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Katz v. Organogenesis, Inc.

United States District Court, D. Massachusetts

September 20, 2019

SUSAN KATZ, Plaintiff,



         In this employment discrimination suit, Plaintiff Susan Katz alleges that her former employer, Defendant Organogenesis, Inc. (“Organogenesis”), discriminated against her in violation of federal and state law and terminated her based on her disabilities and her use of Family and Medical Leave Act (“FMLA”) leave. [ECF No. 1-1 (“Complaint” or “Compl.”)]. Currently pending before the Court is Organogenesis’ motion for summary judgment. [ECF No. 28]. For the reasons set forth below, summary judgment is GRANTED in favor of Organogenesis.

         I. BACKGROUND

         A. Factual Background

         The following facts are either uncontroverted pursuant to Federal Rule of Civil Procedure 56 and Local Rule 56.1 or stated in the light most favorable to Ms. Katz, the non-movant.[1]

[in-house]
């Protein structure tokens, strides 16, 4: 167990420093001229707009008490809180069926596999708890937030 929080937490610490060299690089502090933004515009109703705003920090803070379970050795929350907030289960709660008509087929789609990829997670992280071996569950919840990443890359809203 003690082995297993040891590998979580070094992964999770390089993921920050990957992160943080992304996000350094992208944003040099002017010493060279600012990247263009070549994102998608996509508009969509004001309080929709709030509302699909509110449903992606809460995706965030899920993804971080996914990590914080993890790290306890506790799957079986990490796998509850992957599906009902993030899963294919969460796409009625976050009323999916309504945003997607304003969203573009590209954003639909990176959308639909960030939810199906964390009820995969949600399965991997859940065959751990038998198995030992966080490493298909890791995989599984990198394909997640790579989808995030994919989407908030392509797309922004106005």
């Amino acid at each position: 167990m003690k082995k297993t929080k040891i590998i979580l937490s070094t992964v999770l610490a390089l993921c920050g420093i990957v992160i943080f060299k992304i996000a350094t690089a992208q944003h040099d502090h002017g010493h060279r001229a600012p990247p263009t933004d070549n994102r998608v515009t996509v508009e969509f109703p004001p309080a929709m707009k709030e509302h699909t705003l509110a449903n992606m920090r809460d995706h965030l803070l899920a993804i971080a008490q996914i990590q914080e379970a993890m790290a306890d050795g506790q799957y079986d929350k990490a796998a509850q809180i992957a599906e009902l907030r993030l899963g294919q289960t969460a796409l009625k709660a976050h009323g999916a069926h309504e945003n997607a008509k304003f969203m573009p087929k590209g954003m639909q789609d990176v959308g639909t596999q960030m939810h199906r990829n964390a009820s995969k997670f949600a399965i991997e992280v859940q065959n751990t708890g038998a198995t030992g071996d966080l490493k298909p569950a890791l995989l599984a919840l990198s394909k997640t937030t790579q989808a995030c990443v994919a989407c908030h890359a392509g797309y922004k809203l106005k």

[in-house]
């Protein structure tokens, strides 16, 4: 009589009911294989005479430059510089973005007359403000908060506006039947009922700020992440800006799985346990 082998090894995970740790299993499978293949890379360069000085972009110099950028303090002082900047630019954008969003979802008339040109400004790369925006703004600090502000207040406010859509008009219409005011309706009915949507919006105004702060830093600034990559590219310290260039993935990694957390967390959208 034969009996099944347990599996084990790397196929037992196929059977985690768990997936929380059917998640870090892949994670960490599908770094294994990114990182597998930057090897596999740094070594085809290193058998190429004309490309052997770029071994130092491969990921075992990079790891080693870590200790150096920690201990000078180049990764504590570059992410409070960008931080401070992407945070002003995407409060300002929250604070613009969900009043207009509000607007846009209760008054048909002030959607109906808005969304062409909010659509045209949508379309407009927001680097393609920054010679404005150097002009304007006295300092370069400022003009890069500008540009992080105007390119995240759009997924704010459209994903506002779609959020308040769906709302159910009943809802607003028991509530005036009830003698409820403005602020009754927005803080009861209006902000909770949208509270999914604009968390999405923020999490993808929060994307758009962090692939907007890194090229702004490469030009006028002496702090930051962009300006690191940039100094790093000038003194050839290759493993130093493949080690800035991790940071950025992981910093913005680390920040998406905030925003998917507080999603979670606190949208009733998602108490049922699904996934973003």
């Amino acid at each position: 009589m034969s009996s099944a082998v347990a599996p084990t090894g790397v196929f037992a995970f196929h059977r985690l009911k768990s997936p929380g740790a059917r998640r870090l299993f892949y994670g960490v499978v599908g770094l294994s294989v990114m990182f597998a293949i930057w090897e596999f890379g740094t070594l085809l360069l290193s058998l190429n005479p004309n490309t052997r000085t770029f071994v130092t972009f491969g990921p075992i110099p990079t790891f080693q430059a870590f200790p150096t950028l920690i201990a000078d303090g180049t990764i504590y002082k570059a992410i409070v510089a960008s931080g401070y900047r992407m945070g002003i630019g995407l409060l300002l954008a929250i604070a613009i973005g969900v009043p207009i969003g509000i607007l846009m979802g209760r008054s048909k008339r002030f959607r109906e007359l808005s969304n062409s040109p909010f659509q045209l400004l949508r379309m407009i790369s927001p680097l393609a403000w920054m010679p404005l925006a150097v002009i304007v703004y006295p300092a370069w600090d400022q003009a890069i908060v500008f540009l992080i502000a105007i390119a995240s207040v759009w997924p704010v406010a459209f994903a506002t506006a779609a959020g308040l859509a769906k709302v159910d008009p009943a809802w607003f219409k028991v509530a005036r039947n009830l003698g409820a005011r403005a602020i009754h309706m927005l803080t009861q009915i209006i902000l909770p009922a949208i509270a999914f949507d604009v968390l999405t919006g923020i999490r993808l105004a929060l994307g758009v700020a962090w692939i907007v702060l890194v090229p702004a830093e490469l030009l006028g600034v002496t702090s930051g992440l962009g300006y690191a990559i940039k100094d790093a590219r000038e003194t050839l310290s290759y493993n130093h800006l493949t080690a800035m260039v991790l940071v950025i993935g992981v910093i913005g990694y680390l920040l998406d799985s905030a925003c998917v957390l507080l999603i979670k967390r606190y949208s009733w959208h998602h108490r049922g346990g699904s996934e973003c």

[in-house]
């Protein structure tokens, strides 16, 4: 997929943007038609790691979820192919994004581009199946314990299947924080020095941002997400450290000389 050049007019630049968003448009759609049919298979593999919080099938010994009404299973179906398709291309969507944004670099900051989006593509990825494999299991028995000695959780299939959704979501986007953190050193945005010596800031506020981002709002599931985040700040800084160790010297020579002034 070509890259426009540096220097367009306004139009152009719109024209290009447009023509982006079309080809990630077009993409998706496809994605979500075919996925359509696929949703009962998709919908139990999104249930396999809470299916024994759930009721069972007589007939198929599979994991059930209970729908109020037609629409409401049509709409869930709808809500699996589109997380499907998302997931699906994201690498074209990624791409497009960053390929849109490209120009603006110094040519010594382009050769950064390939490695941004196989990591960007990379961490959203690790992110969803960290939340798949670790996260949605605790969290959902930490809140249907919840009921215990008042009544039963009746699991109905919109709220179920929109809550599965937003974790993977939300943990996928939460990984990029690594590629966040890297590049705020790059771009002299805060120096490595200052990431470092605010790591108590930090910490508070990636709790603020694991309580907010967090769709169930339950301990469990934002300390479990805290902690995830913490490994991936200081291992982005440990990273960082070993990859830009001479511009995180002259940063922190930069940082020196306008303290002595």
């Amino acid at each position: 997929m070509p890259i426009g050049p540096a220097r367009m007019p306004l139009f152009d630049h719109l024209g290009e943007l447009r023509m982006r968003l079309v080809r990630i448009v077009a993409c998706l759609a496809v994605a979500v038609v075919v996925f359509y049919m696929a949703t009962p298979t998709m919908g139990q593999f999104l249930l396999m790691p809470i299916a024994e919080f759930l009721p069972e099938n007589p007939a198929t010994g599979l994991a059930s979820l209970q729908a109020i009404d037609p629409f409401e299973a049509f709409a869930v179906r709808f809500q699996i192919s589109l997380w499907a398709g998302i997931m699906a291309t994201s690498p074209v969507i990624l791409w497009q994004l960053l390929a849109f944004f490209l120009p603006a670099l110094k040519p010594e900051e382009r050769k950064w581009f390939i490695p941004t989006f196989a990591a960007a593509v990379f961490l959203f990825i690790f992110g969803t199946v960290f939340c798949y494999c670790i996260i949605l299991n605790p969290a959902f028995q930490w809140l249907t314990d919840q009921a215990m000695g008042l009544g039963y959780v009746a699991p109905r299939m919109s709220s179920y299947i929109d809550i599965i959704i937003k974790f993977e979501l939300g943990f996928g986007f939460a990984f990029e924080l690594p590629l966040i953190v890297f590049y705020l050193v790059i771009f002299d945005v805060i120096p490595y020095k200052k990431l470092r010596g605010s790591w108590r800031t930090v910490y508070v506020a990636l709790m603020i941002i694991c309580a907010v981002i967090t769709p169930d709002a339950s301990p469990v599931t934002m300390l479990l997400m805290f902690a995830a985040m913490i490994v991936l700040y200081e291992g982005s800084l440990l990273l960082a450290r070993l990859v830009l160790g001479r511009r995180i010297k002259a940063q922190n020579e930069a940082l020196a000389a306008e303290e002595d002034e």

Organogenesis is a pharmaceutical manufacturer that is subject to oversight by the Food & Drug Administration (“FDA”) and must comply with the FDA’s Current Good Manufacturing Practice regulations. [ECF No. 30 (“SOF”) ¶ 2]. Organogenesis works to comply with these regulations by ensuring that preventive maintenance tasks on its equipment are carried out in a timely manner and according to standard operating procedures (“SOPs”). [SOF ¶ 3]. Preventative maintenance and calibration tasks are tracked using a computerized maintenance management system (“CMMS”). [SOF ¶¶ 5–6]. Staff must complete a written analysis of any error, referred to as “deviations, ” such as a missed preventative maintenance task. [SOF ¶ 9]. If more than two related deviations occur, the standard practice is to initiate a “CAPA” (a “corrective action preventive action” or “corrective and preventive action”) to analyze the root cause. [SOF ¶ 10].